Dave Wood’s Book Report, Nov. 11, 2009One of the most touching films I’ve seen in years is “Remains of the Day,” a story set against the backdrop of pre-World War II, which tells of the unrequited love of the housekeeper (Emma Thompson) of a baronial manor and the butler (Anthony Hopkins).
By: Dave Wood,
One of the most touching films I’ve seen in years is “Remains of the Day,” a story set against the backdrop of pre-World War II, which tells of the unrequited love of the housekeeper (Emma Thompson) of a baronial manor and the butler (Anthony Hopkins).
The movie drips with Britishness, manor houses, Rolls-Royce, Nazi sympathizers.
The novel is based on was written by Japanese-English author Kazuo Ishiguro and won the Booker Prize. Somehow, I never got around to reading the novel, so dove into Ishiguro’s latest fiction, a collection of short stories called Nocturnes: Five Stories of Music and Nightfall” (Knopf, $25).
Amazing! Somehow I expected Ishiguro to be intricate, baroque in his writing sensibilities. Not so in the new book of stories about five musicians. The first is called “Crooner” and is told from the point of view of a free lance guitarist from Poland who plays in orchestras at the Piazza San Marco in Venice.
One night he sees in the audience on the piazza a famous American crooner, who was famous years ago and was his late mother’s idol.
The narrator introduces himself and the crooner seems hospitable, introduces him to his beautiful wife of 27 years, then hires him to accompany his singing to her from a gondola in the Grand Canal.
He does, the crooner sings, and the wife breaks into tears from her palazzo. I’m not going to tell you why, but it recalls “Remains of the Day,” but in the lightest most deft touch I’ve seen in a long time.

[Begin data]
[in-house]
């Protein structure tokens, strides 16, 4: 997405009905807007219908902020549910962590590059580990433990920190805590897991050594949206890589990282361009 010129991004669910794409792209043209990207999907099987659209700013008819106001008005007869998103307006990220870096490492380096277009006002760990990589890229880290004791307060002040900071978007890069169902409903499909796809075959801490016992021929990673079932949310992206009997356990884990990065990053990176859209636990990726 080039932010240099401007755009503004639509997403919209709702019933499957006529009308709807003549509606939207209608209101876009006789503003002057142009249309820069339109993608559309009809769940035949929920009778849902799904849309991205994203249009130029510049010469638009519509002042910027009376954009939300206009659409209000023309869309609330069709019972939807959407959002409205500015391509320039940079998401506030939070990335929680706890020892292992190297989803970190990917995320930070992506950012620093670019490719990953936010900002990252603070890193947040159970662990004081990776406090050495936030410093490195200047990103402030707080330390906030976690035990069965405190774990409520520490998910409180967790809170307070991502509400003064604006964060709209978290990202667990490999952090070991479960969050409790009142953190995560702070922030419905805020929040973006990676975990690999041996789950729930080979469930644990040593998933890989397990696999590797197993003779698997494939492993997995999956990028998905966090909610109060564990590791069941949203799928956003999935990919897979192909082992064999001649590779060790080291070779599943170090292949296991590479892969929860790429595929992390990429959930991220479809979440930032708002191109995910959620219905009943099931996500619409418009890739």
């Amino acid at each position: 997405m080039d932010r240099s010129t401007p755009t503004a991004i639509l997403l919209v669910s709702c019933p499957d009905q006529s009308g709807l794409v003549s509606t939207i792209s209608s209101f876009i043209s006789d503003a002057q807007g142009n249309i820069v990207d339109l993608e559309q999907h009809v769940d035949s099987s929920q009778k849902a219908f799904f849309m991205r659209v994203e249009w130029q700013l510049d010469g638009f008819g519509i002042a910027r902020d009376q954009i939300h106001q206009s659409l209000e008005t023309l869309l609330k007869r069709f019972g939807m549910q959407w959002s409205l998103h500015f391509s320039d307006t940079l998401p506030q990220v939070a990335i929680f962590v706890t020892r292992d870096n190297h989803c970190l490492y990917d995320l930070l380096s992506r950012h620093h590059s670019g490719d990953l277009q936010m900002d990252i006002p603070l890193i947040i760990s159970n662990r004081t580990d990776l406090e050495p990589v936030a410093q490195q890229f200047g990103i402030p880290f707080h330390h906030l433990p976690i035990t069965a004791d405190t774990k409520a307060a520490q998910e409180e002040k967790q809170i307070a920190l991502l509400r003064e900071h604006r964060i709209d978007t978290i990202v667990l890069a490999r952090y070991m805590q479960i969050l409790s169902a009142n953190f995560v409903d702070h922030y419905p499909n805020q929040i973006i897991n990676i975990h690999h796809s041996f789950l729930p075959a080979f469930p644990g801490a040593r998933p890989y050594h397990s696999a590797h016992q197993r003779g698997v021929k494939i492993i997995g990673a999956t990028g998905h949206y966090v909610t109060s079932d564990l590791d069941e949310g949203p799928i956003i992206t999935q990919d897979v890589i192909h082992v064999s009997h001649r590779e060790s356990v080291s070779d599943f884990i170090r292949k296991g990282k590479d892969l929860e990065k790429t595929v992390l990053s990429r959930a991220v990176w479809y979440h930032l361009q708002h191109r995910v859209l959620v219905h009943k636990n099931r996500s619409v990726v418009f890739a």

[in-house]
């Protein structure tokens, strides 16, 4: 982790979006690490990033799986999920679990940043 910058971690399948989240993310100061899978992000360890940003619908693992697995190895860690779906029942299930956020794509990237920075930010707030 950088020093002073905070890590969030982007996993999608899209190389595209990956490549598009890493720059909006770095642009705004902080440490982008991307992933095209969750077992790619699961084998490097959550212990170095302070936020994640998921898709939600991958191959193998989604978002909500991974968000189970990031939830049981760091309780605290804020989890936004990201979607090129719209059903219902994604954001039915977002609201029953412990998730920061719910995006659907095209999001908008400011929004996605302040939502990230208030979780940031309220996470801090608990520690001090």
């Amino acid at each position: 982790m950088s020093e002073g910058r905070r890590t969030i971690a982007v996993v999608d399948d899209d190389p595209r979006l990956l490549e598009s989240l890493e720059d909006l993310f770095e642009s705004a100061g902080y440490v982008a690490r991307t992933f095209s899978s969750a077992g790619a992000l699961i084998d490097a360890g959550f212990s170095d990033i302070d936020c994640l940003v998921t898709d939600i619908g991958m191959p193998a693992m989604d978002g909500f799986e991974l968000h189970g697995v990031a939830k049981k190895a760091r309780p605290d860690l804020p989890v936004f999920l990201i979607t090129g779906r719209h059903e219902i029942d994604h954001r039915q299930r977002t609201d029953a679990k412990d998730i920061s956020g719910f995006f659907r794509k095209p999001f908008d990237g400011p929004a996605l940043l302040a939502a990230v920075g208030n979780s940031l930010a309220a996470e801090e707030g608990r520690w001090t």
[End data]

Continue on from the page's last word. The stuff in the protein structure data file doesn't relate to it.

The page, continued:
“Crooner” is followed by more musical stories, like the jazzman who wants a face lift, a cellist whose tutor promises to “unwrap” his talent, a man who is only appreciated by his friends for his impeccable taste in music. Ishiguro makes it all look easy, but, believe me, it ain’t.
John Keegan is probably the greatest living military historian. He’s written 20 books, the most notable of which is “The Face of Battle,” an analysis of five historical battles, including The Somme during World War I.
Most of his work has concentrated on British and European fights (Keegan was senior lecturer in military history at the Royal Military Academy, Sandhurst). But he’s also taught at Princeton and Vassar here in the states and in his new book he turns his attention on an American War. “The American Civil War” (Knopf, $35) is a main selection of both the Book of the Month Club and the History Book Club and is being heralded as the definitive one volume account of the war that tore our country apart.
One volume. There’s the rub. Most American historians deal with this conflict in multi-volume tomes. Keegan takes it on in one and adds to our understanding of it with a dimension little approached by previous Civil War historians: Geography.
Also interesting is the deep background he brings to the task, enabling him to compare it with the Napoleonic Wars, the First World War and other such conflicts.
How’s this for an academic title? “Incest & Influence: The Private Life of Bourgeois England (Harvard University Press, no price), by Adam Kuper, a fellow of the British Academy.
It’s a fascinating look at how the British upper class and upper middle class retained hegemony and that very class conscious society by marrying their relatives.
These days we hear jokes about hillbillies marrying their relatives but not so long ago, names like Wedgewood, Darwin, Strachey, Stephen all were involved with marrying first cousins. (Speaking of Stephen, Kuper’s chapter on the intellectual and physical incestuousness of the Bloomsbury Circle in Edwardian England is particularly fascinating.
But it wasn’t only the British who kept marriage in the family. You’ve heard the old rhyme:
'Boston, home of the bean and the cod,
Where the Cabots speak only to Lodges
And the Lodges speak only to God.'
According to Kuper, the Cabots began marrying relatives in the early 18th century and 40 percent of the Boston mercantile class chose mates from their own families.
Dave Wood is a past vice president of the National Book Critics Circle and former book review editor of the Minneapolis Star Tribune. Phone him
at (715) 426-9554.